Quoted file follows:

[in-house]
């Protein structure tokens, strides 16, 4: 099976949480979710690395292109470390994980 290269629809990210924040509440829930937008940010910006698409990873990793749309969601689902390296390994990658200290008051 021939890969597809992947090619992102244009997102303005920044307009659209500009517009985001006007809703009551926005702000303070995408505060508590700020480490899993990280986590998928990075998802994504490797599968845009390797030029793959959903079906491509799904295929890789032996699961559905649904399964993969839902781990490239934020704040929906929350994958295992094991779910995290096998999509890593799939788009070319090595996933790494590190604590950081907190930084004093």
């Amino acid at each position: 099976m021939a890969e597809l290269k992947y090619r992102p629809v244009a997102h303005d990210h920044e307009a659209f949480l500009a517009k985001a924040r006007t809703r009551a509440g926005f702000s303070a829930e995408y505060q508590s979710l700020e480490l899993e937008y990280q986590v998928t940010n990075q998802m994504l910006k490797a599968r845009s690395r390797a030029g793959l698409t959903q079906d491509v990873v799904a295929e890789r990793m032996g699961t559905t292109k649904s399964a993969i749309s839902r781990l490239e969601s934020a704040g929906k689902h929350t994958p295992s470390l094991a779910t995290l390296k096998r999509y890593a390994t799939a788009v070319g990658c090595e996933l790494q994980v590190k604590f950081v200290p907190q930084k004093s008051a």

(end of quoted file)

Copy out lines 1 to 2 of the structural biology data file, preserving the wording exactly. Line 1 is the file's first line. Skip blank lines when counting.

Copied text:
[in-house]
């Protein structure tokens, strides 16, 4: 099976949480979710690395292109470390994980 290269629809990210924040509440829930937008940010910006698409990873990793749309969601689902390296390994990658200290008051 021939890969597809992947090619992102244009997102303005920044307009659209500009517009985001006007809703009551926005702000303070995408505060508590700020480490899993990280986590998928990075998802994504490797599968845009390797030029793959959903079906491509799904295929890789032996699961559905649904399964993969839902781990490239934020704040929906929350994958295992094991779910995290096998999509890593799939788009070319090595996933790494590190604590950081907190930084004093």